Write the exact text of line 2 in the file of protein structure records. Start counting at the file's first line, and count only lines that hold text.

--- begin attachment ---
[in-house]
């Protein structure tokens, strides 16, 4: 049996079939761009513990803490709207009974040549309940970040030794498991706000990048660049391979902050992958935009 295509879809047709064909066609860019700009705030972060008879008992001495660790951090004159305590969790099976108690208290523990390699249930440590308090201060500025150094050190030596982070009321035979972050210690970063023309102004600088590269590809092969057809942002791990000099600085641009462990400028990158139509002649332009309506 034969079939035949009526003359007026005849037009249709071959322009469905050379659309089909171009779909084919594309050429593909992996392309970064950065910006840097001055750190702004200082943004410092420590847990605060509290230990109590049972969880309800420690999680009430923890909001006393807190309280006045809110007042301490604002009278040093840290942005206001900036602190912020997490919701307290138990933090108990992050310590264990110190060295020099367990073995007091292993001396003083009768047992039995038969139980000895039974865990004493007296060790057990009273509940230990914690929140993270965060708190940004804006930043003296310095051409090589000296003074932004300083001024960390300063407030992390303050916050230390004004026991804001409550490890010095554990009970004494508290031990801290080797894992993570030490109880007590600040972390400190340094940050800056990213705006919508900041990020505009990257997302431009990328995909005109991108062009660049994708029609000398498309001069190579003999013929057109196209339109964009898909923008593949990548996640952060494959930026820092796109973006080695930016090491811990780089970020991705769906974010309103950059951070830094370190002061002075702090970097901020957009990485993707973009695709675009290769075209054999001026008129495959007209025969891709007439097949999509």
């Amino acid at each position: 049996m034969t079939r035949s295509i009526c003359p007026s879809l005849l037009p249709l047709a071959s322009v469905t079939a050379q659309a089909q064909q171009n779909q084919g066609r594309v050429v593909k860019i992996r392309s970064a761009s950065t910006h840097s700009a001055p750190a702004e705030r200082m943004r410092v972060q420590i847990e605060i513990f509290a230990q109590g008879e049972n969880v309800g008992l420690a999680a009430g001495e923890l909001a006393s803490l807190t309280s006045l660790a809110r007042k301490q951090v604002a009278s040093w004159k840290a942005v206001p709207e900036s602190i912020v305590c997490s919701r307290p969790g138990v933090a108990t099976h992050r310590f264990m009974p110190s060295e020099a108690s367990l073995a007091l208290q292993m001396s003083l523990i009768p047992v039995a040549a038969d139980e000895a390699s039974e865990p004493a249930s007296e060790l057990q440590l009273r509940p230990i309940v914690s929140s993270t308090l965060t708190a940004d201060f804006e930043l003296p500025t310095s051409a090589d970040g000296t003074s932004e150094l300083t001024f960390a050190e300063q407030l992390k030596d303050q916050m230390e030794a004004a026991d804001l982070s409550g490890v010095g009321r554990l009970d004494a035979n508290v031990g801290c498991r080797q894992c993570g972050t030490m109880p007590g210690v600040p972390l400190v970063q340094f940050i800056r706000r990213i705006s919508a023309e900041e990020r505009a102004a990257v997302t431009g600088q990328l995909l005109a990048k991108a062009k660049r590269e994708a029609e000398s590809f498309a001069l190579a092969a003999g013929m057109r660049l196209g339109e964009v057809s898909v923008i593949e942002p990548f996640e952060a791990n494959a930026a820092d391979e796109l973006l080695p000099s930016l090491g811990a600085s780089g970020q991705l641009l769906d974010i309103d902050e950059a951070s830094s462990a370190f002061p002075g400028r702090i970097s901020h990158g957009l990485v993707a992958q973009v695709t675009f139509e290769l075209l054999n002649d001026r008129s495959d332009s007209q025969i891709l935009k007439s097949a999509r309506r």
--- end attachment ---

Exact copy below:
């Protein structure tokens, strides 16, 4: 049996079939761009513990803490709207009974040549309940970040030794498991706000990048660049391979902050992958935009 295509879809047709064909066609860019700009705030972060008879008992001495660790951090004159305590969790099976108690208290523990390699249930440590308090201060500025150094050190030596982070009321035979972050210690970063023309102004600088590269590809092969057809942002791990000099600085641009462990400028990158139509002649332009309506 034969079939035949009526003359007026005849037009249709071959322009469905050379659309089909171009779909084919594309050429593909992996392309970064950065910006840097001055750190702004200082943004410092420590847990605060509290230990109590049972969880309800420690999680009430923890909001006393807190309280006045809110007042301490604002009278040093840290942005206001900036602190912020997490919701307290138990933090108990992050310590264990110190060295020099367990073995007091292993001396003083009768047992039995038969139980000895039974865990004493007296060790057990009273509940230990914690929140993270965060708190940004804006930043003296310095051409090589000296003074932004300083001024960390300063407030992390303050916050230390004004026991804001409550490890010095554990009970004494508290031990801290080797894992993570030490109880007590600040972390400190340094940050800056990213705006919508900041990020505009990257997302431009990328995909005109991108062009660049994708029609000398498309001069190579003999013929057109196209339109964009898909923008593949990548996640952060494959930026820092796109973006080695930016090491811990780089970020991705769906974010309103950059951070830094370190002061002075702090970097901020957009990485993707973009695709675009290769075209054999001026008129495959007209025969891709007439097949999509």